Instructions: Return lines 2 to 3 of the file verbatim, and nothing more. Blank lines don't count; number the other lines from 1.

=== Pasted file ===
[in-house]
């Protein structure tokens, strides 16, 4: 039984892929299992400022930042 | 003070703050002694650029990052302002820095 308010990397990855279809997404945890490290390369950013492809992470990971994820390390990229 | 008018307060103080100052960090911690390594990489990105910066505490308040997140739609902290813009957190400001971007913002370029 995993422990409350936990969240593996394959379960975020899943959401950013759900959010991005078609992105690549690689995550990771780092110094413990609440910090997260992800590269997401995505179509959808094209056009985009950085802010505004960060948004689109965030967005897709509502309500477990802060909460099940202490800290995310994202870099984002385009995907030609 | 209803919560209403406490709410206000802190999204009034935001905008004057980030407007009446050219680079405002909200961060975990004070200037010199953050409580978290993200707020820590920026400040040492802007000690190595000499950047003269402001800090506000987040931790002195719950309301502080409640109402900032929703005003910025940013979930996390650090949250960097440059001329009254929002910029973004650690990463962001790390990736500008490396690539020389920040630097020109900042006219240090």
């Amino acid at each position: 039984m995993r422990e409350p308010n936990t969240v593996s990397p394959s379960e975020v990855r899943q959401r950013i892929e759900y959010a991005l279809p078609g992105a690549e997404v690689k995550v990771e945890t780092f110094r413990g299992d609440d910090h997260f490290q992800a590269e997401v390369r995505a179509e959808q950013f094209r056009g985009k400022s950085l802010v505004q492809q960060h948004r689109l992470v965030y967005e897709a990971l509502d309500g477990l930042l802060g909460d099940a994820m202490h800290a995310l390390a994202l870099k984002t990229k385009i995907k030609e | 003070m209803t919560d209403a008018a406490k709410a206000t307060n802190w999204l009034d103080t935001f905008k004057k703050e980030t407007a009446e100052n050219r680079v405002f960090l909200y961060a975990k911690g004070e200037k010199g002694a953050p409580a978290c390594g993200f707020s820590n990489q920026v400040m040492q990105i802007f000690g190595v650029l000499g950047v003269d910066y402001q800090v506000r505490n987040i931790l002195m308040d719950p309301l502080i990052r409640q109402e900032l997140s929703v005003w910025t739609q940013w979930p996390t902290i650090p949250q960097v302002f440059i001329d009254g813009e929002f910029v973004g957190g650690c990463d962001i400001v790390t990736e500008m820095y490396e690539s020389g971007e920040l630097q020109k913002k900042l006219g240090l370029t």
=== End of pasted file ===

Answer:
């Protein structure tokens, strides 16, 4: 039984892929299992400022930042 | 003070703050002694650029990052302002820095 308010990397990855279809997404945890490290390369950013492809992470990971994820390390990229 | 008018307060103080100052960090911690390594990489990105910066505490308040997140739609902290813009957190400001971007913002370029 995993422990409350936990969240593996394959379960975020899943959401950013759900959010991005078609992105690549690689995550990771780092110094413990609440910090997260992800590269997401995505179509959808094209056009985009950085802010505004960060948004689109965030967005897709509502309500477990802060909460099940202490800290995310994202870099984002385009995907030609 | 209803919560209403406490709410206000802190999204009034935001905008004057980030407007009446050219680079405002909200961060975990004070200037010199953050409580978290993200707020820590920026400040040492802007000690190595000499950047003269402001800090506000987040931790002195719950309301502080409640109402900032929703005003910025940013979930996390650090949250960097440059001329009254929002910029973004650690990463962001790390990736500008490396690539020389920040630097020109900042006219240090």
């Amino acid at each position: 039984m995993r422990e409350p308010n936990t969240v593996s990397p394959s379960e975020v990855r899943q959401r950013i892929e759900y959010a991005l279809p078609g992105a690549e997404v690689k995550v990771e945890t780092f110094r413990g299992d609440d910090h997260f490290q992800a590269e997401v390369r995505a179509e959808q950013f094209r056009g985009k400022s950085l802010v505004q492809q960060h948004r689109l992470v965030y967005e897709a990971l509502d309500g477990l930042l802060g909460d099940a994820m202490h800290a995310l390390a994202l870099k984002t990229k385009i995907k030609e | 003070m209803t919560d209403a008018a406490k709410a206000t307060n802190w999204l009034d103080t935001f905008k004057k703050e980030t407007a009446e100052n050219r680079v405002f960090l909200y961060a975990k911690g004070e200037k010199g002694a953050p409580a978290c390594g993200f707020s820590n990489q920026v400040m040492q990105i802007f000690g190595v650029l000499g950047v003269d910066y402001q800090v506000r505490n987040i931790l002195m308040d719950p309301l502080i990052r409640q109402e900032l997140s929703v005003w910025t739609q940013w979930p996390t902290i650090p949250q960097v302002f440059i001329d009254g813009e929002f910029v973004g957190g650690c990463d962001i400001v790390t990736e500008m820095y490396e690539s020389g971007e920040l630097q020109k913002k900042l006219g240090l370029t």